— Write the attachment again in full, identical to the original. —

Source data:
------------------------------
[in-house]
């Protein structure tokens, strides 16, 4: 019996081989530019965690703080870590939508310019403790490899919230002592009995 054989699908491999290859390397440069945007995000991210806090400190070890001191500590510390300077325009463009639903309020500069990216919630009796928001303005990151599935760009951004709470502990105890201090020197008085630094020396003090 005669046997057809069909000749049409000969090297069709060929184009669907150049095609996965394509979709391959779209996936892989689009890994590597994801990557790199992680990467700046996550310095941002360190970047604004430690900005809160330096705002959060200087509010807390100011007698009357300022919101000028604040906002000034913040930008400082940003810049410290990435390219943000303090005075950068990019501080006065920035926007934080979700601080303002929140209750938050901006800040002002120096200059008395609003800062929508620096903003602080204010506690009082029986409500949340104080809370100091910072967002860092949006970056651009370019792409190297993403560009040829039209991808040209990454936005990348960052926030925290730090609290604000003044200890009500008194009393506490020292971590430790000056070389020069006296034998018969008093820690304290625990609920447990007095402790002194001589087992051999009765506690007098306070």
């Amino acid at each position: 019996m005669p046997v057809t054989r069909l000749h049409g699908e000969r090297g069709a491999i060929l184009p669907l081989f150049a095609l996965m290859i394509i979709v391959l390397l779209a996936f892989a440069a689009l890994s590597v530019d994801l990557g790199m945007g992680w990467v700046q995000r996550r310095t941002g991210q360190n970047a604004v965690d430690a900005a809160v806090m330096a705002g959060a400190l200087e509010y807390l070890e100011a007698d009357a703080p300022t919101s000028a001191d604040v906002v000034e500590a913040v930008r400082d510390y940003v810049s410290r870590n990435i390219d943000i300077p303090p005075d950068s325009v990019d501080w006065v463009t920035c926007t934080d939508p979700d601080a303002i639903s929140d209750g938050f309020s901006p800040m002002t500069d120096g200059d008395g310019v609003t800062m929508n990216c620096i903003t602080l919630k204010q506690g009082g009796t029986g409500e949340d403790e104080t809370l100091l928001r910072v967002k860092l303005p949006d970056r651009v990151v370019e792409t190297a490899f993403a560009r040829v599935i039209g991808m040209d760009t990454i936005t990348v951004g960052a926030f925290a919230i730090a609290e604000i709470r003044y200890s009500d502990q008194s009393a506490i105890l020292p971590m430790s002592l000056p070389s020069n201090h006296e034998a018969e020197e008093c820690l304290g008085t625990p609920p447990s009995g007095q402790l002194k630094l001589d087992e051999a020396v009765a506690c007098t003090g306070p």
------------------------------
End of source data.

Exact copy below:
[in-house]
């Protein structure tokens, strides 16, 4: 019996081989530019965690703080870590939508310019403790490899919230002592009995 054989699908491999290859390397440069945007995000991210806090400190070890001191500590510390300077325009463009639903309020500069990216919630009796928001303005990151599935760009951004709470502990105890201090020197008085630094020396003090 005669046997057809069909000749049409000969090297069709060929184009669907150049095609996965394509979709391959779209996936892989689009890994590597994801990557790199992680990467700046996550310095941002360190970047604004430690900005809160330096705002959060200087509010807390100011007698009357300022919101000028604040906002000034913040930008400082940003810049410290990435390219943000303090005075950068990019501080006065920035926007934080979700601080303002929140209750938050901006800040002002120096200059008395609003800062929508620096903003602080204010506690009082029986409500949340104080809370100091910072967002860092949006970056651009370019792409190297993403560009040829039209991808040209990454936005990348960052926030925290730090609290604000003044200890009500008194009393506490020292971590430790000056070389020069006296034998018969008093820690304290625990609920447990007095402790002194001589087992051999009765506690007098306070």
């Amino acid at each position: 019996m005669p046997v057809t054989r069909l000749h049409g699908e000969r090297g069709a491999i060929l184009p669907l081989f150049a095609l996965m290859i394509i979709v391959l390397l779209a996936f892989a440069a689009l890994s590597v530019d994801l990557g790199m945007g992680w990467v700046q995000r996550r310095t941002g991210q360190n970047a604004v965690d430690a900005a809160v806090m330096a705002g959060a400190l200087e509010y807390l070890e100011a007698d009357a703080p300022t919101s000028a001191d604040v906002v000034e500590a913040v930008r400082d510390y940003v810049s410290r870590n990435i390219d943000i300077p303090p005075d950068s325009v990019d501080w006065v463009t920035c926007t934080d939508p979700d601080a303002i639903s929140d209750g938050f309020s901006p800040m002002t500069d120096g200059d008395g310019v609003t800062m929508n990216c620096i903003t602080l919630k204010q506690g009082g009796t029986g409500e949340d403790e104080t809370l100091l928001r910072v967002k860092l303005p949006d970056r651009v990151v370019e792409t190297a490899f993403a560009r040829v599935i039209g991808m040209d760009t990454i936005t990348v951004g960052a926030f925290a919230i730090a609290e604000i709470r003044y200890s009500d502990q008194s009393a506490i105890l020292p971590m430790s002592l000056p070389s020069n201090h006296e034998a018969e020197e008093c820690l304290g008085t625990p609920p447990s009995g007095q402790l002194k630094l001589d087992e051999a020396v009765a506690c007098t003090g306070p």